The Playmakers: Amazing Origins of Timeless Toys

Front Cover
Keys Publishing, 2004 - Antiques & Collectibles - 298 pages
1 Review
A fun book that feels like it should accompany a museum exhibition, Walsh's history includes toy timelines (beginning with the Flexible Flyer in 1900); postcards, ads and articles (such as a 1980s Newsweek cover on The Cabbage Patch Craze); and close-up photos of game pieces (including a board from a 1949 version of Candy Land in which a boy has a peculiar line running up his leg, which Walsh supposes might speak volumes to...young polio victims). Centred on toys that sold at least 10 million copies, were invented outside of the major toy companies (so no Mattel Hot Wheels or Hasbro Easy-Bake Oven) and that had significance to the author - a game inventor and 15-year veteran of the toy industry - and his friends, Walsh's account gives the particulars of 75 toys that enchanted American kids from 1900 to the 1990s. Among the playthings, Walsh examined are Lincoln Logs, Monopoly, Barbie, Slip 'n Slide, Mouse Trap, GI Joe and Rubik's Cube. The book's nostalgic feel should appeal to fans of Americana.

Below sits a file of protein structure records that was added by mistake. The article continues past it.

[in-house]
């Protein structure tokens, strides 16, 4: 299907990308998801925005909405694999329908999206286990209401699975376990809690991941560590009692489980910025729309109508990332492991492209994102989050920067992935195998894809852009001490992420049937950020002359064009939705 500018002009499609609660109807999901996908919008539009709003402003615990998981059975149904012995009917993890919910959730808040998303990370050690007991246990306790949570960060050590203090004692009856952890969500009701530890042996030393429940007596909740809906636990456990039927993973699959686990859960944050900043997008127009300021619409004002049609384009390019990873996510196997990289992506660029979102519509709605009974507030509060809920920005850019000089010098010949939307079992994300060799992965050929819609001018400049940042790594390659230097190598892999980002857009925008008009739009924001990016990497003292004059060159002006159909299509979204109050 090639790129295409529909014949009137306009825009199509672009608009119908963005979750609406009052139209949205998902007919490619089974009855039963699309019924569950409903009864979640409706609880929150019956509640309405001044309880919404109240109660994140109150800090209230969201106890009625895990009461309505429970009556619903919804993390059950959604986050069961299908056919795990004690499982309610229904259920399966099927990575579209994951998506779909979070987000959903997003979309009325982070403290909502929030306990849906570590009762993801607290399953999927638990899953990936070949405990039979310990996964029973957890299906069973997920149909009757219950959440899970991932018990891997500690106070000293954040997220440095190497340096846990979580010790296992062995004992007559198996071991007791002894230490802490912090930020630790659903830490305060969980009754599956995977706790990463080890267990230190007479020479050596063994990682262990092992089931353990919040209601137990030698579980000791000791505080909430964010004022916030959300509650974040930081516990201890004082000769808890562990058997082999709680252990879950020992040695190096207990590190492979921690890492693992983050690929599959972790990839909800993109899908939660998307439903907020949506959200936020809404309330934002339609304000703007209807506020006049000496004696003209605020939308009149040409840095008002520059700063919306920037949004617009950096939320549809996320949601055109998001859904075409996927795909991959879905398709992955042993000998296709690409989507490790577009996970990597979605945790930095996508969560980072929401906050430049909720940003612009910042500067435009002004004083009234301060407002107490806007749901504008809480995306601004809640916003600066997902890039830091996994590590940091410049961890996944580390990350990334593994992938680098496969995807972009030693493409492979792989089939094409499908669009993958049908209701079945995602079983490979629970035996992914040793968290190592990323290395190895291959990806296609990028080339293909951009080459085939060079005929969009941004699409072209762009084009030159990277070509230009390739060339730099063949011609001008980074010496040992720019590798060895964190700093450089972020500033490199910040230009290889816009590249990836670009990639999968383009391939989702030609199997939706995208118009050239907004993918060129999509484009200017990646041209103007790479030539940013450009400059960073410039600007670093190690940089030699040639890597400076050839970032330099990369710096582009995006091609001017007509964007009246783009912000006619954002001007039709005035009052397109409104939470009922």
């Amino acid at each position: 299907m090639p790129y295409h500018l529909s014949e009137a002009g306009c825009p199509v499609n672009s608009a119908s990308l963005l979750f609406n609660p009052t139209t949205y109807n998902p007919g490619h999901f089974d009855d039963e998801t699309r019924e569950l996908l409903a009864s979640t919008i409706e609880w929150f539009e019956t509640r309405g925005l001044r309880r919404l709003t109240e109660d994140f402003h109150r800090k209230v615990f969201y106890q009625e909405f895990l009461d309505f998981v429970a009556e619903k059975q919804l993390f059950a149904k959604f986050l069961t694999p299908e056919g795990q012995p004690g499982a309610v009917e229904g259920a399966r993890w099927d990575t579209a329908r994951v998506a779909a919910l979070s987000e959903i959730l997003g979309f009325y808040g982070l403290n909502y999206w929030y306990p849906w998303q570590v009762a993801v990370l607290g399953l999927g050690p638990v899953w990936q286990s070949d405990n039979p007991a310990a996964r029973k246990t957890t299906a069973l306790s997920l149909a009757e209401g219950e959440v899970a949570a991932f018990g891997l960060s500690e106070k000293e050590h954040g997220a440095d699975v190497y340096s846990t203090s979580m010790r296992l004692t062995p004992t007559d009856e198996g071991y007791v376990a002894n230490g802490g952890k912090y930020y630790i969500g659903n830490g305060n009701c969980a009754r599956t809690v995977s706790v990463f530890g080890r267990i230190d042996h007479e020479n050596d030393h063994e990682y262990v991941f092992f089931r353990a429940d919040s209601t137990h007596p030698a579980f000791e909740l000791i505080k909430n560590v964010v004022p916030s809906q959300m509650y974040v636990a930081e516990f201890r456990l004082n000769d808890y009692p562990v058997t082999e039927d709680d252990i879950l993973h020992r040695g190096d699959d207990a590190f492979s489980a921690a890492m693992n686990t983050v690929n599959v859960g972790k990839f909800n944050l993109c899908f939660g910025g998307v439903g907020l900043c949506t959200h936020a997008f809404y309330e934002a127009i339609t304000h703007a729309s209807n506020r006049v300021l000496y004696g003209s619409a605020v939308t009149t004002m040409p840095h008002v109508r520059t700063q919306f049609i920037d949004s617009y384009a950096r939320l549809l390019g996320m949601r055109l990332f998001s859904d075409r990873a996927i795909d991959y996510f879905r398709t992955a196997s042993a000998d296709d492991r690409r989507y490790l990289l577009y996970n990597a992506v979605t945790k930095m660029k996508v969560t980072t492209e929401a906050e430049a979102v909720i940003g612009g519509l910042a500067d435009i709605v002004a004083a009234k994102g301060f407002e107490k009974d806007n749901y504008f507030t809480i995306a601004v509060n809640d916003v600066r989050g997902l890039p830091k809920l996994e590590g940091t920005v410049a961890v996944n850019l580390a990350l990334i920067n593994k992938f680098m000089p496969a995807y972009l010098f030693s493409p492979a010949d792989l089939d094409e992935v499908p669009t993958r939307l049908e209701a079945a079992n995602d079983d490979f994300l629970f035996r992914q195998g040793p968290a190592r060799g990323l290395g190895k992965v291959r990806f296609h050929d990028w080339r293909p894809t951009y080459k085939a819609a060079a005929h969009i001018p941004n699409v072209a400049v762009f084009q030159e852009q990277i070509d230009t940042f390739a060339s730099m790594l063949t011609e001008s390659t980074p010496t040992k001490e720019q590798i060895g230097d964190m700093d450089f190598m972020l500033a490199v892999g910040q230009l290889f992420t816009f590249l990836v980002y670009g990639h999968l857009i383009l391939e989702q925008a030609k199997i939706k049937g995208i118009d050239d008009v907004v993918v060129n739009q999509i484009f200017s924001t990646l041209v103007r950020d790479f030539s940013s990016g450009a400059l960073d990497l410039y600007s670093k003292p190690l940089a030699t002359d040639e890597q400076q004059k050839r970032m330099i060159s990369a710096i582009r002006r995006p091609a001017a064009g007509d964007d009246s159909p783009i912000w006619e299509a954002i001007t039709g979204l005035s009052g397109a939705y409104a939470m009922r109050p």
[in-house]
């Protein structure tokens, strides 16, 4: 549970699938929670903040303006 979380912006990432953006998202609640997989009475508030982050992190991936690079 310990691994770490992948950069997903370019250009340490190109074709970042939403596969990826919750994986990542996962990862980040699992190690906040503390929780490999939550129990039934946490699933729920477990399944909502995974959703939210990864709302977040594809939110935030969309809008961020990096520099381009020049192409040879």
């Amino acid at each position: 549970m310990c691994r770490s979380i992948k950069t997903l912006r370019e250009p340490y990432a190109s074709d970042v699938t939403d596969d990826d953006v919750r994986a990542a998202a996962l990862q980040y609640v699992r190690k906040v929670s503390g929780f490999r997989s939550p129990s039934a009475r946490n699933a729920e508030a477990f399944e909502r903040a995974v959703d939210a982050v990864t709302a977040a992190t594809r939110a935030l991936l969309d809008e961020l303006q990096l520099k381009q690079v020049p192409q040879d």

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LibraryThing Review

User Review  - formica - LibraryThing

an amazing coffee table book chronicling the history of various toys and their makers. jam packed with illustrations. a great fun read. makes me want to rush out and buy a bunch of games. Read full review

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